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Tuesday, August 5, 2014

Custer of the West (1967)



Robert Shaw (George Armstrong Custer), Mary Ure (Elizabeth Custer), Ty Hardin (Major Marcus Reno), Jeffrey Hunter (Captain Frederick Benteen), Lawrence Tierney (General Philip Sheridan), Kieron Moore (Chief Dull Knife), Robert Ryan (Sgt. Mulligan)

An overlong, episodic biopic of the controversial Civil War veteran and Indian fighter George Armstrong Custer. It was supposed to be directed by Akira Kurosawa, but he was replaced by Robert Siodmark. Custer had been portrayed as an idealist in Walsh’s They Died with their Boots on and would be portrayed as a vainglorious fool in Arthur Penn’s Little Big Man. Custer of the West tries to cover a middle ground, but is less successful in this aspect than the 1991 TV Miniseries Son of Morning Star.

The movie opens with a short montage depicting Custer’s Civil War exploits and follows his career until his famous Last Stand at the Little Big Horn, on June 26, 1976. After the war, Custer is offered a couple of easy jobs by his Civil War commander general Sheridan, but he prefers action. He’s then sent West to secure the peace at the frontier (by the man who thinks the only good Indian is a dead Indian) and told that his job won’t be a pleasant one. The script depicts him, at the same time, as a glory-hunting opportunist and a loyal, sincere army man, prepared to make unpopular decisions if necessary. He is blamed, by his superiors, for the onslaught on a peaceful Cheyenne village, but newspapers on the East Coast have turned him into a folk hero, and when he clashes with people in high places (among them the president’s brother) he has become too popular to be kicked out of the army. His unheroic death on the battlefield will finally turn him into a legend.

Custer, George Armstrong
Custer remains a historic person whose character and motives are difficult to fathom; most commentators have described him as a ‘media personality’: he valued good public relations and took care of his image; he hated politicians but had political ambitions himself; he was stringent, tenacious, hard to himself and to others, and while he could be generous to friends, he was bitter and implacable to enemies (1). Portraying such a enigmatic and controversial personality, is always risky. Little Big Man and Son of Morning Star probably work better because they are first-person narratives: Little Big Man is ‘told’ by Jack Crabb, supposedly the last survivor of Custer’s Last Stand, Son of Morning Star is told by two different characters who have known Custer. While a third person narrative suggests objectivity, a first-person narrative leaves more room for interpretation: it is essentially subjective, presenting the facts from a personal angle (and in the case of Jack Crabb we have reasons to believe that the facts have been given a twist in his personal account).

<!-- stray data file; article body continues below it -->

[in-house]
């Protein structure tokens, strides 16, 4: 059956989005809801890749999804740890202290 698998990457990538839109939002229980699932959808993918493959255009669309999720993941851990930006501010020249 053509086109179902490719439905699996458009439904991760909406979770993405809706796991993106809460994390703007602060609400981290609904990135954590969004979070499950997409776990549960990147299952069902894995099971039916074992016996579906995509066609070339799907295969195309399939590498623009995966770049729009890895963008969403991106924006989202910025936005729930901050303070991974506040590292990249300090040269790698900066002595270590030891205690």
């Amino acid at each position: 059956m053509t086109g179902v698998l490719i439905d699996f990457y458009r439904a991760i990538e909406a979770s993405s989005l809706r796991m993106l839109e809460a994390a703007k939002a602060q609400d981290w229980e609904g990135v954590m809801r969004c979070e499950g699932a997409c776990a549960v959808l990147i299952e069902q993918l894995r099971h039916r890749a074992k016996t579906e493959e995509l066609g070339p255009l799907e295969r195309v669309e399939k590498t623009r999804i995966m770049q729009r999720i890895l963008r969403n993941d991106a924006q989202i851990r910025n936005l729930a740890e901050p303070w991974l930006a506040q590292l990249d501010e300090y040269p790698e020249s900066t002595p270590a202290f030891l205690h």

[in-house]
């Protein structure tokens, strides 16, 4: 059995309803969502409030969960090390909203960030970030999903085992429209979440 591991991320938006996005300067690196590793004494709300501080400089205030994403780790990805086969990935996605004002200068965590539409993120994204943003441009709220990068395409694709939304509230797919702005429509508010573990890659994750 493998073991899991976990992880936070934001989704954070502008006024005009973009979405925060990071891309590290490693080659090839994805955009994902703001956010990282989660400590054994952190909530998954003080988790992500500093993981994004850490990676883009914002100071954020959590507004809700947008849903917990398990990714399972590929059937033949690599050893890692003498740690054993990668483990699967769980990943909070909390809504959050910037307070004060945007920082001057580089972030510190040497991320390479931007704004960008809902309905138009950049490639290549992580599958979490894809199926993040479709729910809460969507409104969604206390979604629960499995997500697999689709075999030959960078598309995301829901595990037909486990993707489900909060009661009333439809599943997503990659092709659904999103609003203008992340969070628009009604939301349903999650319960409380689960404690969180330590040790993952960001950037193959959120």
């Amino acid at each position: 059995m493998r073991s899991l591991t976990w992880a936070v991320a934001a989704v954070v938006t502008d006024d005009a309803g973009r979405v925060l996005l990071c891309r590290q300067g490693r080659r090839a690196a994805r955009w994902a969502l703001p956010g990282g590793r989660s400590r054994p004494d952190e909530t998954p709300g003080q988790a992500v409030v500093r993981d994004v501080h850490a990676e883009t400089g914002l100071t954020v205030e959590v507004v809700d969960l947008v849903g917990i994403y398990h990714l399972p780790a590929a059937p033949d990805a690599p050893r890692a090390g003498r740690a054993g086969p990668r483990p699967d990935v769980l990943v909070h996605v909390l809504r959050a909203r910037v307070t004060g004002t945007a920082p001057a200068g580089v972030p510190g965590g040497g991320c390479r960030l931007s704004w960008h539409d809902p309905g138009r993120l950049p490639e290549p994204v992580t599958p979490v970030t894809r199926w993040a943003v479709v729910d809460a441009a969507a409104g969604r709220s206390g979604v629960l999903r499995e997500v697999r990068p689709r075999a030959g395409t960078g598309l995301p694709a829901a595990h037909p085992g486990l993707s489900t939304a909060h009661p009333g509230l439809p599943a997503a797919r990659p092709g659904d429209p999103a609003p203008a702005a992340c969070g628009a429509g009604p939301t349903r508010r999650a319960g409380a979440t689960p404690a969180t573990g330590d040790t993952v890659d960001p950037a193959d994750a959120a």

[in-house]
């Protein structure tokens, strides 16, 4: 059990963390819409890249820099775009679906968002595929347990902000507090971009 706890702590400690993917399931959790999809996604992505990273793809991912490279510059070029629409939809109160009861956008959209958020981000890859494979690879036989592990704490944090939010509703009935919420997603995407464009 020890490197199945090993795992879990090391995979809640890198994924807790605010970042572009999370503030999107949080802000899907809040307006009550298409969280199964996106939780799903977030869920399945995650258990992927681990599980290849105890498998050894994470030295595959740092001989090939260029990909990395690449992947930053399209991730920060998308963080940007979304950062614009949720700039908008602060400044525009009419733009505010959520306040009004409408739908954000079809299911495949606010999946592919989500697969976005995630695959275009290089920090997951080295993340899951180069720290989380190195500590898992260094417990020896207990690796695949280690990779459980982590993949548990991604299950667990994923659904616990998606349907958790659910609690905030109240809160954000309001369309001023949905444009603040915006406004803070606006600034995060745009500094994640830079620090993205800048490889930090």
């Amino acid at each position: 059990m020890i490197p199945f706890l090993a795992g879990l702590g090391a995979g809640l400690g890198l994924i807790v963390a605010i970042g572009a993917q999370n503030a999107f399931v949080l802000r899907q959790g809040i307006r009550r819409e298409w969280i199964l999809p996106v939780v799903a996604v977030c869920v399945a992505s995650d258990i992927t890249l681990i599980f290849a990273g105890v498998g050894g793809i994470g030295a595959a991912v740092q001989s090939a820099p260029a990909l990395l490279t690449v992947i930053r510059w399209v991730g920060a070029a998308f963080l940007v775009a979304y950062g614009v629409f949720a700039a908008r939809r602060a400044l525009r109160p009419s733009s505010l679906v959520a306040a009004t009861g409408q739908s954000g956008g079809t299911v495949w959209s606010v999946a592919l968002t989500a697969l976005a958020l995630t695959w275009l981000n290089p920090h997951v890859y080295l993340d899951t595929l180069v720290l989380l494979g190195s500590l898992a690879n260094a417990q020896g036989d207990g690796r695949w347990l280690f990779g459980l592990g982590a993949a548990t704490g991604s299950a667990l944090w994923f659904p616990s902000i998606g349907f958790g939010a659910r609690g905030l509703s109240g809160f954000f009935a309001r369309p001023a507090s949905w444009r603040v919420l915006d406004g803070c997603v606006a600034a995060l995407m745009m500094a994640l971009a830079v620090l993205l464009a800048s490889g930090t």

Custer, Robert Shaw
Most of these qualities attributed to the historical character, are highlighted in the script (there’s a protracted scene in which Custer imposes his own tenacity on his men) but there’s too much psycho-babble and the script also mixes historic events with fictional incidents, such as an Indian attack on a train and a man escaping down rapids; some of these sequences are spectacular (the escape down the rapids is edge-of-your-seat material), others seem to be there only for the intended Cinerama presentation. Robert Ryan has a nice cameo as a gold-hungry deserter, but his sequence feels detached from the rest of the movie.

Shaw almost overcomes the script’s indecisiveness with a strong performance and Ty Hardin and Jeffrey Hunter aren’t too bad as his two junior officers, one of them a hard-drinking Indian hater, the other a more pensive type, susceptible to the plight of the Indians. Produced by Philip Yordan, it might have been intended as an epic in the style of Lawrence of Arabia rather than a western (2). Some of the cinematography of the Spanish landscape (falling in for the Dakotas) is impressive, and the film is well-produced, but Lawrence it ain’t. The action scenes are quite violent for a movie aimed at large audiences and the representation of the conclusive battle at the Little Big Horn may not be accurate (we don’t know how Custer died but he most certainly wasn’t ‘saved for the last’) but it’s an exciting spectacle and the final scene, Custer overlooking the battlefield, refusing the walk away from it alive when he’s offered to do so, has a certain grandeur and a sense of fatality that the rest of the movie lacks.


Little Big Horn, Spain



Notes:

* (1) http://www.historynet.com/george-custer
* (2) Custer Of the West, DVD Savant Review by Glenn Erickson

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